And she’s hotter than reality by far

I’ve been reading some really interesting research recently about MMO avatars and their relation to their players.

Avatars occupy an interesting place in our psychology, because we control their actions and experience the MMO world through them, as if we were them.  But of course we are not them, and other players can only interact with us via the avatar as kind of a filter or façade, always one step removed.

The “Proteus effect” describes a phenomenon where people actually change real-life behavior based on the behavior of their avatar, especially one that looks like them.  In one study, people who watched a digital representation of themselves running were actually more likely to exercise after leaving the lab.

I'm still not likely to take up smuggling or visit Ord Mantell.  Oh well.
I’m still not likely to take up smuggling or visit Ord Mantell. Oh well.

Looking at choice of gender for an avatar can also reveal interesting details.  For example, male and female WoW players heal about equally.  However, female avatars heal more often than male avatars.  Which means that male gamers with female avatars are healing more and women with male avatars are healing less, perhaps feeding into the stereotype of women as healers (a very maternal role when you think about it ~_^)

A recent study looked at this gender-bending concept and discovered that men play female avatars much more frequently than women play males ones (23% vs. 7%) and that the gender-switching male players selected conventionally attractive avatars and used more emotional phrases in chat.

However, avatar movements were correlated to player gender, not avatar gender.  Male players moved their avatars around in certain ways regardless of the gender of their avatar.

This study is behind a paywall, but Nick Yee has an excellent summary here.  (He has also written a book on avatar psychology, The Proteus Paradox.)

All this got me thinking about how I choose my avatars.

My TOR toons in order of creation.  Not a Body Type 4 in sight.
My TOR toons in order of creation. Not a Body Type 4 in sight.

I clearly have chosen mostly female toons, 2/3 to be specific, across alignment, class, even personality of the character.  (And yes, my healing character -the Twi’lek- is female.)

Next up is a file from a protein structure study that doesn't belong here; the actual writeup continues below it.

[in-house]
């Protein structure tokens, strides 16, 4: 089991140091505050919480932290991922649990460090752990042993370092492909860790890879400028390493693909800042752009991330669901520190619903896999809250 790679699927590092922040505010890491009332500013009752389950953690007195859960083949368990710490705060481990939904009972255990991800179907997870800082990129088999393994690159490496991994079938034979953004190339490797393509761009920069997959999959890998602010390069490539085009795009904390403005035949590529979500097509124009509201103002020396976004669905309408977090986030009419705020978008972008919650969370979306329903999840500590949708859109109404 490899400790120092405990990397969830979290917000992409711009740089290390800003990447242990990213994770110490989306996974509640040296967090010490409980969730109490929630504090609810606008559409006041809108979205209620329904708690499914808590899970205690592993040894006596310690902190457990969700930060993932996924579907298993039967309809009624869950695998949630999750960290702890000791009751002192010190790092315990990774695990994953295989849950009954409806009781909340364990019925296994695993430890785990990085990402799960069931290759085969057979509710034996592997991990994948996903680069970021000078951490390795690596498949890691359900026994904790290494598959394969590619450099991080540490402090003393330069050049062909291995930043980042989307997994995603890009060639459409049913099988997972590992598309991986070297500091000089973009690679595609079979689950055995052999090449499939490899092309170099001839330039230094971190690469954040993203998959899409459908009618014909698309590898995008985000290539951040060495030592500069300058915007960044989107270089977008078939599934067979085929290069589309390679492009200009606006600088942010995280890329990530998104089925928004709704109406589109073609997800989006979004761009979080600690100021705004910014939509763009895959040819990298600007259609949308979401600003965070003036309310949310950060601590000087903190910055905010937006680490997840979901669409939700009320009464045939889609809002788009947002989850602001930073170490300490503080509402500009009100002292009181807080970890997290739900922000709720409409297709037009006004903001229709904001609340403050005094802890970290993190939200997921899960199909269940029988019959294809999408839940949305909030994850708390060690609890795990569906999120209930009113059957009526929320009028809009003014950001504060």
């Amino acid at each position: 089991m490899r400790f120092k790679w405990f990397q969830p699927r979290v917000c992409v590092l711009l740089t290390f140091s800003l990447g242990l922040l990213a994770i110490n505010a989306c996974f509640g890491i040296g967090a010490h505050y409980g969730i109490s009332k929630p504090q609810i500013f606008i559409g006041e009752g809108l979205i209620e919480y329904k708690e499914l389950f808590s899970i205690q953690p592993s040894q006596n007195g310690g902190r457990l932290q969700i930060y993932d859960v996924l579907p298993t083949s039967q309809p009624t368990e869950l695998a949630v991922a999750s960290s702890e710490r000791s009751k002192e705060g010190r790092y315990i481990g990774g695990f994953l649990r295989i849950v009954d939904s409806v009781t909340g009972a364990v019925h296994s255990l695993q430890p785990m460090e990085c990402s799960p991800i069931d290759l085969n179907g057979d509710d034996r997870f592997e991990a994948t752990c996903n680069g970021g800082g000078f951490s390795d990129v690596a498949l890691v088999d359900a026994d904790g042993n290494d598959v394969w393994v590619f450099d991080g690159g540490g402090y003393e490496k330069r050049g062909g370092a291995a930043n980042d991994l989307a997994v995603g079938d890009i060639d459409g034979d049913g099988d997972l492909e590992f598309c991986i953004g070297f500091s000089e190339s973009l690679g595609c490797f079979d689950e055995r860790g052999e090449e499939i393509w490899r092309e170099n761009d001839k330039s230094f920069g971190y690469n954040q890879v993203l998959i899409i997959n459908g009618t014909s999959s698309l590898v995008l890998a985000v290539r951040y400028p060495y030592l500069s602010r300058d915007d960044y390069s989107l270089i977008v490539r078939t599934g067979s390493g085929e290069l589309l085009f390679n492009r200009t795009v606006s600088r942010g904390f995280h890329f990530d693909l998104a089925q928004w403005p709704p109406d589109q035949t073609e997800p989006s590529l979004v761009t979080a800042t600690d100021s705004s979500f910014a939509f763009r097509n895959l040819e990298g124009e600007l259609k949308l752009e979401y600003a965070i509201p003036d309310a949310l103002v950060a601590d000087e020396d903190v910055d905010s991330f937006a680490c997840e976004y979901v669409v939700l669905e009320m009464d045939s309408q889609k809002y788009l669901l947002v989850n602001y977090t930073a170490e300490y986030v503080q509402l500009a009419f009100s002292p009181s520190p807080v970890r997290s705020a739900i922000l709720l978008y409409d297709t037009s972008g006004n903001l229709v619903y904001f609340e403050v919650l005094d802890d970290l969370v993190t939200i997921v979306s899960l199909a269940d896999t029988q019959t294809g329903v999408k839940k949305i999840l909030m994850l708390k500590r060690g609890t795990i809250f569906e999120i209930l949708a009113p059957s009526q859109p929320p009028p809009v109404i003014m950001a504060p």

But I take a very role-playing approach to character creation.  Not one of these characters resembles me in real life.  I specifically chose their races and classes to create interesting character stories.  The Chiss Jedi who never backs down from a challenge (he gets it from his mom, the bounty hunter).  The cyborg Agent who uses her enhanced brains (and her looks) in her dedication to the Empire.

They are mostly conventionally attractive.  We all enjoy staring at aesthetically pleasing things for hours.  In fact, I regretted the decision to give the Twi’lek Jedi a little extra weight because she looks so awkward when she runs.  I sure wouldn’t want to watch myself run, either!

However, none of my characters wear “chain mail bikinis” because it doesn’t fit with their characters.  I have also yet to engage in any companion romance options at all, because I created other romance options for them: my two Jedi are married; my bounty hunter can’t be bothered; my Agent has a thing for Hunter; my smuggler has a thing for anyone female.

But who knows what my next toon will be?  The Cathar trooper is low-level, so I could do companion romance with her.  I’d love to do a Sith–maybe she or he would wear skimpy clothing!

I think of TOR as an RPG where other people also happen to be playing.  But when I do interact with other people, I don’t do it as my character, in a role-playing way.  I have no idea if others can tell I am female (no voice chat), or if I act differently towards players depending on which character I’m playing.

Guess that means more research is needed! Back to gaming!!

7 thoughts on “And she’s hotter than reality by far

  1. starwarsanon May 15, 2014 / 1:58 pm

    My husband had a friend who got so wrapped up in his game that he was telling my husband all about how he met a girl at a bar, and flirted with her, how they kissed, and almost got her home, but it didn’t work out. And then my husband found out it was all in the game and was like…what? But his friend was seriously proud of himself, as if he had gone to a bar in RL and done all that.

    I would love to see more studies done on the relationships between people and their avatars. Not that I can really relate, but it’s so fascinating!


  2. Jennifer August 13, 2019 / 7:06 am

    Can’t read the title without singing it. Coincidentally, reading her biography right now!
    I do wonder in WoW sometimes why men are more likely to play women than the other way around. Maybe it goes back to the aesthetic, like you mentioned? There’s definitely more emphasis on female beauty in scoiety, so could trace back to wanting to look at something pretty and associating that more with the female characters than the male.
    Personally, I just don’t love the male designs on a lot of the races. xD Big blocky heads and awkward running.

    Liked by 1 person

    • Mei-Mei August 13, 2019 / 10:42 pm

      Are you talking about You’re Never Weird on the Internet (almost)?? I loved that one! You can read my thoughts here:

      Back to the topic, I definitely think aesthetics are a part of it. Another thought I had was that women less often have the choice to actually play as women in video games, so we don’t want to pass up the chance when we get it, like in MMOs haha


      • Jennifer August 16, 2019 / 10:58 am

        I totally was!!! Just finished it yesterday. LOVED IT. I’ll check your review out after I write mine 😊

        That so true. So many shooty soldier games are dudes only for avatars

        Liked by 1 person

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